Smaller Law Firms Save Big with Cloud-Based eDiscovery - eDiscovery Trends ( Doug Austin, eDiscovery Daily)
"According to a new article in ABA Journal (Cloud-based e-discovery can mean big savings for smaller firms, written by Joe Dysart), if you are a smaller law firm, it may make more sense to “rent” your eDiscovery applications in the “cloud” rather than bring a full-fledged hardware and software solution in-house.
Dysart’s article quotes a couple of panelists from a panel session at the recent LegalTech (LTNY) conference, including panelist Alan Winchester, a partner at the New York City firm Harris Beach, who stated: 'For firms without robust IT departments, it grants them the experts to manage the technology operations and security.'"
Putting Statistics to Work in eDiscovery: Use Cases for Incorporating Statistical Sampling and Analysis (Maureen O'Neill, Discover Ready)
"By reviewing relatively small but statistically representative samples of documents from the different sources and custodians in a matter, a party can more effectively conduct early case assessment and begin to develop the case strategy. For example, sampling can enable the litigant to efficiently hone in on the sources and custodians of information most likely to be relevant. Sampling can also help a producing party assess the burdens and costs involved in accessing certain information, such as backup tapes or other offline media. An early sampling review also will provide an estimate of the “richness” or “prevalence” of populations – i.e., the percentage of responsive documents in the collection – before undertaking review, which can inform the strategy and workflow for the review."
Technology-Assisted Review and Other Discovery Initiatives at the Antitrust Division (Tracy Greer, Senior Litigation Counsel E-Discovery)
"The Division has moved to implement several discovery initiatives that have a significant impact on lawyers and their clients who are involved in Division investigations. This paper discusses a number of those initiatives and some best practices for those involved in Division matters.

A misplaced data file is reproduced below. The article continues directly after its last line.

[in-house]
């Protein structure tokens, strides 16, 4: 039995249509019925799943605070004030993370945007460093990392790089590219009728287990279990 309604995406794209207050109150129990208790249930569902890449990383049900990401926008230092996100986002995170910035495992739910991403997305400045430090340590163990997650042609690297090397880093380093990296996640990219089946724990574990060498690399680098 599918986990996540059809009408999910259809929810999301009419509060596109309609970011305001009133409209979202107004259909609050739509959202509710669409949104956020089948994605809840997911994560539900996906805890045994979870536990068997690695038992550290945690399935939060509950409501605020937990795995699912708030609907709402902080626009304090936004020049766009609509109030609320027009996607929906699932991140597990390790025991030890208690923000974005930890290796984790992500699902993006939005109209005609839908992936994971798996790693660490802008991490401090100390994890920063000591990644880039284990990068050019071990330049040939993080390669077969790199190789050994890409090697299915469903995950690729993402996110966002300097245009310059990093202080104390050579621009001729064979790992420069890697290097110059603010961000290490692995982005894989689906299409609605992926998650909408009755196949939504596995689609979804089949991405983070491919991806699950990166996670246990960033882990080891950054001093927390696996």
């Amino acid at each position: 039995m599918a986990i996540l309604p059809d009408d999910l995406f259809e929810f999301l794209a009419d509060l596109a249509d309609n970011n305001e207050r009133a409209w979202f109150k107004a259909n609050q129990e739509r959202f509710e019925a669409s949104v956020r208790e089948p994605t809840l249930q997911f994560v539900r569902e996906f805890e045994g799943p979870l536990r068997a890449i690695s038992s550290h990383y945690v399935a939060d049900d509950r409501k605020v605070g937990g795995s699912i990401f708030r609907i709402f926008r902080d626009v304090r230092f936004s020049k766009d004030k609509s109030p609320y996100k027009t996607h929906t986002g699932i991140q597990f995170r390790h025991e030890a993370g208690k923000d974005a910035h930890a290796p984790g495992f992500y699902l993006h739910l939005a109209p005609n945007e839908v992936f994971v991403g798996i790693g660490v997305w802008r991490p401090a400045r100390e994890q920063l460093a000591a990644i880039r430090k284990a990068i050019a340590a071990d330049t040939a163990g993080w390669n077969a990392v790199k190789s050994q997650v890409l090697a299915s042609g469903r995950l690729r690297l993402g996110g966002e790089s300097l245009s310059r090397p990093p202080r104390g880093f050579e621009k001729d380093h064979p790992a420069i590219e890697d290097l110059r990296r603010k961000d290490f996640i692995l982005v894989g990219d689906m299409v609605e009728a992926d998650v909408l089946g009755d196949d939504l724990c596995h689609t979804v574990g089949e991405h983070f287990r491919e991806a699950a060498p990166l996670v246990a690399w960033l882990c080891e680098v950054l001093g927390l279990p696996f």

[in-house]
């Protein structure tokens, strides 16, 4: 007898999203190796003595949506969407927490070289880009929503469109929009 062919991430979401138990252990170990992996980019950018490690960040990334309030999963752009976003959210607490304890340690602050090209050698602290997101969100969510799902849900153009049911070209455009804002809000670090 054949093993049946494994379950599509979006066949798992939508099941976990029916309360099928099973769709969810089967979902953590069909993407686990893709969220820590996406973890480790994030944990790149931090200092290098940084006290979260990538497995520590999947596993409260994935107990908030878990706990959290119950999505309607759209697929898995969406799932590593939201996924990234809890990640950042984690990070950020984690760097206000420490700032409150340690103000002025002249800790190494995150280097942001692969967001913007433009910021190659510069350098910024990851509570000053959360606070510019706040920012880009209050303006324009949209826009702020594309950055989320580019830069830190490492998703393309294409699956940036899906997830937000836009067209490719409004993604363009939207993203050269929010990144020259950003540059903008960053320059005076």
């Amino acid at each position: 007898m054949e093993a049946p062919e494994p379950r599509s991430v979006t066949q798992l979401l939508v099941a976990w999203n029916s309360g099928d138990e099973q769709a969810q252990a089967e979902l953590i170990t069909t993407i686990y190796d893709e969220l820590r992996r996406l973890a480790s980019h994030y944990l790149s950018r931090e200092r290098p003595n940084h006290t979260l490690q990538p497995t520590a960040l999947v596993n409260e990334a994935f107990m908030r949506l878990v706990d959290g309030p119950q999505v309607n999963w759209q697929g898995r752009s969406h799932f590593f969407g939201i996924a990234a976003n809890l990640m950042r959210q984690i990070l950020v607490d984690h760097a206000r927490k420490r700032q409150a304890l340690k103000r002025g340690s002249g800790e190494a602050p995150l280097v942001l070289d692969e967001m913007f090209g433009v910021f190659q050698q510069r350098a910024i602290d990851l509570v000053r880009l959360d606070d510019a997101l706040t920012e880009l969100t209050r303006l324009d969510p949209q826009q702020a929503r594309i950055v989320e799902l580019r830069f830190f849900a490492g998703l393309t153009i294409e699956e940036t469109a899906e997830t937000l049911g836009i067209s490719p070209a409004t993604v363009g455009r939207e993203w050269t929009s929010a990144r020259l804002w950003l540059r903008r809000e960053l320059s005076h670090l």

Massachusetts Court Disallows Admission of Facebook Screenshot as Evidence (John Patzakis, Next Generation eDiscovery Law & Tech)
"In yet another ruling highlighting the reckless practice of relying on mere screenshots to present social media evidence, a Massachusetts Appellate Court ruled a Facebook post submitted by the prosecution in a recent criminal case to be inadmissible as evidence. InCommonwealth v. Banas, 2014 WL 1096140 (March 21, 2014), the State introduced the Facebook post in the form of a printout of a screenshot without any additional circumstantial evidence to establish authenticity. The court explained that further information beyond the screenshot itself was required to establish a proper foundation for the Facebook post."
Using ESI Sampling to Reduce eDiscovery Costs (Phil Favro, The Core Perspective)
"The great debate in eDiscovery is generally focused on finding a way to decrease the costs and burdens associated with the discovery process. While lawyers want to find the most criticalinformation that will ideally enable their clients to prevail in litigation, they are also fixated for obvious reasons on cost reduction. Perhaps one of the best methods for identifying relevant information in a cost-effective manner is sampling. As U.S. Magistrate Judge Paul S. Grewal and I recently observed in anarticle published by The Recorder, the intelligent sampling of ESI under Federal Rule of Civil Procedure 34 may be the most strategic, economical discovery device for obtaining relevant materials."
"Courts and regulators require that companies make good faith, reasonable efforts to preserve ESI of departing employees that is subject to a legal hold. Therefore, it is important for a company to implement procedures aimed at preserving and collecting, if necessary, ESI associated with its departing and transitioning employees."
An International Standard On E-Discovery Is Becoming A Reality (Kelly Friedman, Davis LLP)
"Early in 2013, the international community voted to begin a new project – the development of an international standard for electronic discovery. The proposal for the international standard, referred to as “ISO/IEC 27050 - Information technology – Security techniques – Electronic discovery” (“ISO/IEC 27050”), was put forward by an American delegation to an international subcommittee of information technology and standards experts in Annapolis, France. Six months later, I participated on behalf of Canada in a boardroom in Incheon, South Korea as ISO/IEC 27050 was discussed by members of the international standards community. We decided to create a four-part 27050 standard:
1 - Overview and Concepts;
2 - Guidance for governance and management of electronic discovery;
3 - Code of Practice for electronic discovery; and
4 - ICT readiness for electronic discovery."